STANDING prominently in a bold, black, pin-striped suit amid Howard County's elected Democrats as they publicly endorsed U.S. Rep. Benjamin L. Cardin for the U.S. Senate last week was an unelected, yet formidable, figure: the Rev. John L. Wright, longtime pastor of First Baptist Church of Guilford.
The feisty clergyman served for more than seven years as chairman of the Maryland branch of the National Association for the Advancement of Colored People, from 1986 to 1994, after heading Howard County's chapter. But he enthusiastically endorsed Cardin over Kwesi Mfume, the former national NAACP director and the first to declare for the seat being vacated by Sen. Paul S. Sarbanes.
Cardin, at the endorsement gathering outside the Belmont Conference Center in Elkridge, praised Wright's friendship and the "spiritual leadership" of his large church community.
Wright said later that Cardin's record of accomplishment, his quiet but effective work and his frequent contact put him in the congressman's corner.
"He's been working for me the last five to seven years. He stays in touch, not just when he's running for the Senate," Wright said, noting that he has received one phone message recently from Mfume, but had no contact with him during the former Baltimore congressman's NAACP tenure. "I've been close to Ben Cardin. To me that has a great impact."
Mfume may be an electric speaker, Wright conceded, but public service "is not based just on speaking. It's not always about speaking ability. It's what can be done."
Race is important too, he said, but just because Wright and Mfume are African- American does not mean automatic support.
"I do have a black agenda," Wright said, "but I'm not going to vote for blacks just because they're black."
Shane E. Pendergrass will take over next month as chairwoman of Howard's delegation to the House of Delegates, though the competition was less than fierce for a job with little prestige and lots of headaches.
"There was no fight," the three-term Democratic delegate said. "I've always done it when no one else wanted to do it. This is no exception."
What she means is that no other Democrat wanted to be chair, though she acknowledged that Republican Del. Gail H. Bates - one of two Republicans in the eight-member delegation - might have liked the job.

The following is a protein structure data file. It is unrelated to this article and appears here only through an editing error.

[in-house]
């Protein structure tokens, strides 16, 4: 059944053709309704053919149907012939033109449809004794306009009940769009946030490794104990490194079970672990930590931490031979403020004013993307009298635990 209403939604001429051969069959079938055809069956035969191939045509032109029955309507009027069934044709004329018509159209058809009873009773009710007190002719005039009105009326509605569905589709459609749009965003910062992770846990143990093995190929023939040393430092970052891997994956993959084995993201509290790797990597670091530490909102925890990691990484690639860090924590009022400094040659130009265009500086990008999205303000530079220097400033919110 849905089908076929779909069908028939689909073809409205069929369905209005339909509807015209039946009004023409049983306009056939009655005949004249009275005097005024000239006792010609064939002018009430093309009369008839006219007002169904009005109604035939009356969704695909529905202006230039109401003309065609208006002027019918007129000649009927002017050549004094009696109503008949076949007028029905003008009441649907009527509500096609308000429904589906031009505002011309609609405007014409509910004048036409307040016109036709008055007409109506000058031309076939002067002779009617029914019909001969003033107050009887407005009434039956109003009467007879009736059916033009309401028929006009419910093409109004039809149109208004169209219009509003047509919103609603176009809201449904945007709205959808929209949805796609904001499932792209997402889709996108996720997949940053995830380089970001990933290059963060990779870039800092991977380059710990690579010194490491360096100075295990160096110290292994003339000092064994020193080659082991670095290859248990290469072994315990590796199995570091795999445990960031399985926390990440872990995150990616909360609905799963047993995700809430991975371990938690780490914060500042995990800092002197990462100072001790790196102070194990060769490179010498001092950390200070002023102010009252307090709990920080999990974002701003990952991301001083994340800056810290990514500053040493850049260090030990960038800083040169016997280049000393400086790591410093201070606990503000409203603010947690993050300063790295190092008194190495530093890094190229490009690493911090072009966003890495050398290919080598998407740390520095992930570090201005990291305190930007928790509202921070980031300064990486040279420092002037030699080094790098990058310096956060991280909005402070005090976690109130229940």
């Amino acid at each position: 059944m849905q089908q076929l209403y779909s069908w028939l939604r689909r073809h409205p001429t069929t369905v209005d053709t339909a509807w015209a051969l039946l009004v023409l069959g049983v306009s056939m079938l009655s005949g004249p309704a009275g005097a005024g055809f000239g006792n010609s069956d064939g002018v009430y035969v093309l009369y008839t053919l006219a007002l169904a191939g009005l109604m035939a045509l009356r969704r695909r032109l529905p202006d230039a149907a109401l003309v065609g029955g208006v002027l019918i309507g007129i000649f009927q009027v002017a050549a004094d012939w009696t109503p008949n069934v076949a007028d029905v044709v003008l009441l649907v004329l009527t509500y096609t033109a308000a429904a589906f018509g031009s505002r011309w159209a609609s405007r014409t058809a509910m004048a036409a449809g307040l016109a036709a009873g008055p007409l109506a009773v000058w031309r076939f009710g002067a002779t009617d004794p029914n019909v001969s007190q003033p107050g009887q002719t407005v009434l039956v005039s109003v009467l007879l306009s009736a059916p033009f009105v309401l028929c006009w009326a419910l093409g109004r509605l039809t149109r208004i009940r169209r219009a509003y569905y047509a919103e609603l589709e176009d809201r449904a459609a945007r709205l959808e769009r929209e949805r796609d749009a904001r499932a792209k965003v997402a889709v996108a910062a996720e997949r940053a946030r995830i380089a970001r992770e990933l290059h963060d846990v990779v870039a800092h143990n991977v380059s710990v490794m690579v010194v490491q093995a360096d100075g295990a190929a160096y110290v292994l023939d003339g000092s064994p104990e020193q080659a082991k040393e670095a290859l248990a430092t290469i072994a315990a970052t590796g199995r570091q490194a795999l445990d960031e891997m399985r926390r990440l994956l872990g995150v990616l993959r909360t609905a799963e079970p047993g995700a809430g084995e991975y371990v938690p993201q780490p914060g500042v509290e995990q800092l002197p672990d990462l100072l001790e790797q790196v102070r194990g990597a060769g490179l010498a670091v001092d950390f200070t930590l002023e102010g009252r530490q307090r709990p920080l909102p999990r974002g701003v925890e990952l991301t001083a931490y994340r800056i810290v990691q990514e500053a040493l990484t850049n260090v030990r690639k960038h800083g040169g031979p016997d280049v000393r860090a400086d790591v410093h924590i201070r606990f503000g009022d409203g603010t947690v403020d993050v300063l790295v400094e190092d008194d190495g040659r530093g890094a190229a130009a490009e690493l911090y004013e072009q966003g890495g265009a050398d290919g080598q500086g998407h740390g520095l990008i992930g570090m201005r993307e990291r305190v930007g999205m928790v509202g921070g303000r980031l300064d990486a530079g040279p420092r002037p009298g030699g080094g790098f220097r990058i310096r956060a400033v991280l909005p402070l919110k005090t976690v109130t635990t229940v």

The post was available because the current chairman, Del. Neil F. Quinter, is preparing to run for Congress, seeking to fill the opening being left by Cardin's Senate bid. Quinter said the vote was 6-2, along party lines.
Buzz about Robey
The buzz about County Executive James N. Robey's political future is getting louder, perhaps because he's let it be known that he and his wife Janet are considering a lifestyle change - a move from the four-bedroom, detached house off U.S. 40 in Ellicott City that they have occupied since 1987 to something a bit more cozy, maybe on one level.
Where the Robeys live is of intense interest to county Democrats and Republicans alike - especially state Sen. Sandra B. Schrader, whose District 13 seat could potentially be an outlet for Robey's political ambitions next year if he moves there from his home, which is in GOP-dominated District 9.
Schrader is a Republican in a district with three Democratic delegates, and the Democrats would love to capture her Senate seat to give their party control of the Howard County delegation to the General Assembly. Republicans hold two of the three Senate seats, but only two of the eight House of Delegates' seats.
"My wife and I have talked about downsizing," Robey, 64, said last week as he waited with other elected county Democrats to publicly endorse Ben Cardin for the U.S. Senate. "We're looking all over the county," he said, but the couple has not settled on a particular area.
The political poll Robey had taken recently gauged his popularity in District 9, covering Ellicott City and the western county, which is represented by state Sen. Allan H. Kittleman. Robey lost some western county precincts to novice Republican opponent Steven H. Adler in 2002 - before Robey's 30 percent increase in the county's income tax rate. Despite that, Robey insisted that "I did well," in the poll, though he refused to release the results.
Schrader, who is expecting a strong Democratic challenge next year, said she had not heard that Robey might relocate. "It's America. He can live wherever he wants," she said. She might even welcome the Robeys to her southeastern county district - as constituents.
"I have a very good working relationship with Janet. His wife is wonderful. I would hope that if he does move to District 13, that he becomes just a fabulous constituent."